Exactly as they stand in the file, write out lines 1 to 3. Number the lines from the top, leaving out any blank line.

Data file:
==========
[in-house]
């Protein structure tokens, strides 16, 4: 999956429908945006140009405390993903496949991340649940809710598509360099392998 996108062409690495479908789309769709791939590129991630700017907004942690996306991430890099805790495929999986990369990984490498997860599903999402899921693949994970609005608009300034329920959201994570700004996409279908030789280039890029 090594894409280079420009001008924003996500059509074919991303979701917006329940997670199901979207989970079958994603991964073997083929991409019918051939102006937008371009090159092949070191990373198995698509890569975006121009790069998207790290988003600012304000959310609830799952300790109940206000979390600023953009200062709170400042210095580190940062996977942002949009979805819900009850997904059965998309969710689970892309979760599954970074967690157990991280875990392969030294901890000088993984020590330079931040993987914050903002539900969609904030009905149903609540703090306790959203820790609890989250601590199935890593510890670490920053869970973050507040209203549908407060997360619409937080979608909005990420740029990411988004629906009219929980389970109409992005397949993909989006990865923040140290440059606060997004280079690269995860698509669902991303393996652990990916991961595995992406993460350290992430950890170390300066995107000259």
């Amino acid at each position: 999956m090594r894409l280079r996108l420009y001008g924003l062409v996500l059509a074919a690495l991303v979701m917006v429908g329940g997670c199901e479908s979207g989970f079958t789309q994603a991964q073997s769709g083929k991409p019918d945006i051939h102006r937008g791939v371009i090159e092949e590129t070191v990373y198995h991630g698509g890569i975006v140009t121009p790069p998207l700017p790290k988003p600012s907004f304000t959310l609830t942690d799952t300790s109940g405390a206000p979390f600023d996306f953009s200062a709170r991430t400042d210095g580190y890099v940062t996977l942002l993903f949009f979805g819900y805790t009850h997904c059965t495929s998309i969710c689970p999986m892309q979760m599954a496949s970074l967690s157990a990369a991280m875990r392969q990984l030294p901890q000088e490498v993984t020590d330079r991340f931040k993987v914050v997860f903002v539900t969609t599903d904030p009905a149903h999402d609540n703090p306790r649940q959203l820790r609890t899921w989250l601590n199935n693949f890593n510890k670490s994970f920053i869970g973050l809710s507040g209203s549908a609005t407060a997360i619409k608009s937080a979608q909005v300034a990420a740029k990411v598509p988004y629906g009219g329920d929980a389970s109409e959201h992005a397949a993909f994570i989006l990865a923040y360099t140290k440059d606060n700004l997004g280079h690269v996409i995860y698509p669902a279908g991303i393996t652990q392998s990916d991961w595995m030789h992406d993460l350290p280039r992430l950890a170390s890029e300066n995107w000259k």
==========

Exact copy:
[in-house]
């Protein structure tokens, strides 16, 4: 999956429908945006140009405390993903496949991340649940809710598509360099392998 996108062409690495479908789309769709791939590129991630700017907004942690996306991430890099805790495929999986990369990984490498997860599903999402899921693949994970609005608009300034329920959201994570700004996409279908030789280039890029 090594894409280079420009001008924003996500059509074919991303979701917006329940997670199901979207989970079958994603991964073997083929991409019918051939102006937008371009090159092949070191990373198995698509890569975006121009790069998207790290988003600012304000959310609830799952300790109940206000979390600023953009200062709170400042210095580190940062996977942002949009979805819900009850997904059965998309969710689970892309979760599954970074967690157990991280875990392969030294901890000088993984020590330079931040993987914050903002539900969609904030009905149903609540703090306790959203820790609890989250601590199935890593510890670490920053869970973050507040209203549908407060997360619409937080979608909005990420740029990411988004629906009219929980389970109409992005397949993909989006990865923040140290440059606060997004280079690269995860698509669902991303393996652990990916991961595995992406993460350290992430950890170390300066995107000259």
């Amino acid at each position: 999956m090594r894409l280079r996108l420009y001008g924003l062409v996500l059509a074919a690495l991303v979701m917006v429908g329940g997670c199901e479908s979207g989970f079958t789309q994603a991964q073997s769709g083929k991409p019918d945006i051939h102006r937008g791939v371009i090159e092949e590129t070191v990373y198995h991630g698509g890569i975006v140009t121009p790069p998207l700017p790290k988003p600012s907004f304000t959310l609830t942690d799952t300790s109940g405390a206000p979390f600023d996306f953009s200062a709170r991430t400042d210095g580190y890099v940062t996977l942002l993903f949009f979805g819900y805790t009850h997904c059965t495929s998309i969710c689970p999986m892309q979760m599954a496949s970074l967690s157990a990369a991280m875990r392969q990984l030294p901890q000088e490498v993984t020590d330079r991340f931040k993987v914050v997860f903002v539900t969609t599903d904030p009905a149903h999402d609540n703090p306790r649940q959203l820790r609890t899921w989250l601590n199935n693949f890593n510890k670490s994970f920053i869970g973050l809710s507040g209203s549908a609005t407060a997360i619409k608009s937080a979608q909005v300034a990420a740029k990411v598509p988004y629906g009219g329920d929980a389970s109409e959201h992005a397949a993909f994570i989006l990865a923040y360099t140290k440059d606060n700004l997004g280079h690269v996409i995860y698509p669902a279908g991303i393996t652990q392998s990916d991961w595995m030789h992406d993460l350290p280039r992430l950890a170390s890029e300066n995107w000259k």